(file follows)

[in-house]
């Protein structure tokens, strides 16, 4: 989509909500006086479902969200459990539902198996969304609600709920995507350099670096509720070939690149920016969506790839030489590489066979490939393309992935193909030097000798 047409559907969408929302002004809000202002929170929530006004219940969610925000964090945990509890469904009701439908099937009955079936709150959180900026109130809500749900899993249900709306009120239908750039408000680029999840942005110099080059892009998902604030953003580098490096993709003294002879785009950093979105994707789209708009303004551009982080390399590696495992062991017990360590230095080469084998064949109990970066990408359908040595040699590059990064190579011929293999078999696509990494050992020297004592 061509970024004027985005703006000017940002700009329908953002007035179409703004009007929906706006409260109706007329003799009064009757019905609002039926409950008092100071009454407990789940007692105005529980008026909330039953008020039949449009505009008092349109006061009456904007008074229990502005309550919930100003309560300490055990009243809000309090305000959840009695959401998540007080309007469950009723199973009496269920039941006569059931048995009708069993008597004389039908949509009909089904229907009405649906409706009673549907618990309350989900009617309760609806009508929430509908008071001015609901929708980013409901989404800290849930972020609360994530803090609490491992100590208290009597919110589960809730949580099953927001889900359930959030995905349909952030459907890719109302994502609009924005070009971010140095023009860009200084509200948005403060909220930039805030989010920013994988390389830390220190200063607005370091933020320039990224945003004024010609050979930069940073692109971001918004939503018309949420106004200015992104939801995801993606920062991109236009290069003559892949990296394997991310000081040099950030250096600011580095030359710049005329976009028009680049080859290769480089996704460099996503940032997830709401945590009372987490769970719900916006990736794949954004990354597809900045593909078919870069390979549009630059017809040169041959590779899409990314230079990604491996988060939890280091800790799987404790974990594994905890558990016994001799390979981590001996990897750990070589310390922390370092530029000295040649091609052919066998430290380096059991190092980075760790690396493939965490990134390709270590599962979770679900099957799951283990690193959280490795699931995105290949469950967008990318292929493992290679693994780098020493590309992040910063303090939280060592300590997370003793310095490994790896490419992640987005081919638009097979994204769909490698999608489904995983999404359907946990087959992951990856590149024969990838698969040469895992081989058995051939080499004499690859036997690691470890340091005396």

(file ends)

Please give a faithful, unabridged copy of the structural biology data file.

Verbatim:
[in-house]
């Protein structure tokens, strides 16, 4: 989509909500006086479902969200459990539902198996969304609600709920995507350099670096509720070939690149920016969506790839030489590489066979490939393309992935193909030097000798 047409559907969408929302002004809000202002929170929530006004219940969610925000964090945990509890469904009701439908099937009955079936709150959180900026109130809500749900899993249900709306009120239908750039408000680029999840942005110099080059892009998902604030953003580098490096993709003294002879785009950093979105994707789209708009303004551009982080390399590696495992062991017990360590230095080469084998064949109990970066990408359908040595040699590059990064190579011929293999078999696509990494050992020297004592 061509970024004027985005703006000017940002700009329908953002007035179409703004009007929906706006409260109706007329003799009064009757019905609002039926409950008092100071009454407990789940007692105005529980008026909330039953008020039949449009505009008092349109006061009456904007008074229990502005309550919930100003309560300490055990009243809000309090305000959840009695959401998540007080309007469950009723199973009496269920039941006569059931048995009708069993008597004389039908949509009909089904229907009405649906409706009673549907618990309350989900009617309760609806009508929430509908008071001015609901929708980013409901989404800290849930972020609360994530803090609490491992100590208290009597919110589960809730949580099953927001889900359930959030995905349909952030459907890719109302994502609009924005070009971010140095023009860009200084509200948005403060909220930039805030989010920013994988390389830390220190200063607005370091933020320039990224945003004024010609050979930069940073692109971001918004939503018309949420106004200015992104939801995801993606920062991109236009290069003559892949990296394997991310000081040099950030250096600011580095030359710049005329976009028009680049080859290769480089996704460099996503940032997830709401945590009372987490769970719900916006990736794949954004990354597809900045593909078919870069390979549009630059017809040169041959590779899409990314230079990604491996988060939890280091800790799987404790974990594994905890558990016994001799390979981590001996990897750990070589310390922390370092530029000295040649091609052919066998430290380096059991190092980075760790690396493939965490990134390709270590599962979770679900099957799951283990690193959280490795699931995105290949469950967008990318292929493992290679693994780098020493590309992040910063303090939280060592300590997370003793310095490994790896490419992640987005081919638009097979994204769909490698999608489904995983999404359907946990087959992951990856590149024969990838698969040469895992081989058995051939080499004499690859036997690691470890340091005396």